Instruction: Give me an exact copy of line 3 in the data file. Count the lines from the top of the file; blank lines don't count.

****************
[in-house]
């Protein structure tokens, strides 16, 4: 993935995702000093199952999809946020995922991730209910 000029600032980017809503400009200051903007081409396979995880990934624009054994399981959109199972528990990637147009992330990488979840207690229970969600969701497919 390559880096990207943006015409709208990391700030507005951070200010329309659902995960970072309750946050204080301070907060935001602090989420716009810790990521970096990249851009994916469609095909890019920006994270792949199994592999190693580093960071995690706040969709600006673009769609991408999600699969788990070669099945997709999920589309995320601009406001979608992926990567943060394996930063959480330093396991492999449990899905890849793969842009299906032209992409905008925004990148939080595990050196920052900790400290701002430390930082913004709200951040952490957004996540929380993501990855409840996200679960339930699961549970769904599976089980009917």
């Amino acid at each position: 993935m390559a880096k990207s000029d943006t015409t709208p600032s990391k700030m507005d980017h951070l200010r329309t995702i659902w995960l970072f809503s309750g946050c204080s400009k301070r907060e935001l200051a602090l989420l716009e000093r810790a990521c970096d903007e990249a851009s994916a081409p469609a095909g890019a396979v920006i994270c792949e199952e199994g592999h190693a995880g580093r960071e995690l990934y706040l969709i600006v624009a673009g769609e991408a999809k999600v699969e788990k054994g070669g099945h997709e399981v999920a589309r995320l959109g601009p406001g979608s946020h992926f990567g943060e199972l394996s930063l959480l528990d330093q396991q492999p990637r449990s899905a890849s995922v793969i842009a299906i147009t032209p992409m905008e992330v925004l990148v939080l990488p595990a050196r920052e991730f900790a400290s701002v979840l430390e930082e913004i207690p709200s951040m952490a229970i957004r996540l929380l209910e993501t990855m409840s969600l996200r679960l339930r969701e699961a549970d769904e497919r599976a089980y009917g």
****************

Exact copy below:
């Amino acid at each position: 993935m390559a880096k990207s000029d943006t015409t709208p600032s990391k700030m507005d980017h951070l200010r329309t995702i659902w995960l970072f809503s309750g946050c204080s400009k301070r907060e935001l200051a602090l989420l716009e000093r810790a990521c970096d903007e990249a851009s994916a081409p469609a095909g890019a396979v920006i994270c792949e199952e199994g592999h190693a995880g580093r960071e995690l990934y706040l969709i600006v624009a673009g769609e991408a999809k999600v699969e788990k054994g070669g099945h997709e399981v999920a589309r995320l959109g601009p406001g979608s946020h992926f990567g943060e199972l394996s930063l959480l528990d330093q396991q492999p990637r449990s899905a890849s995922v793969i842009a299906i147009t032209p992409m905008e992330v925004l990148v939080l990488p595990a050196r920052e991730f900790a400290s701002v979840l430390e930082e913004i207690p709200s951040m952490a229970i957004r996540l929380l209910e993501t990855m409840s969600l996200r679960l339930r969701e699961a549970d769904e497919r599976a089980y009917g």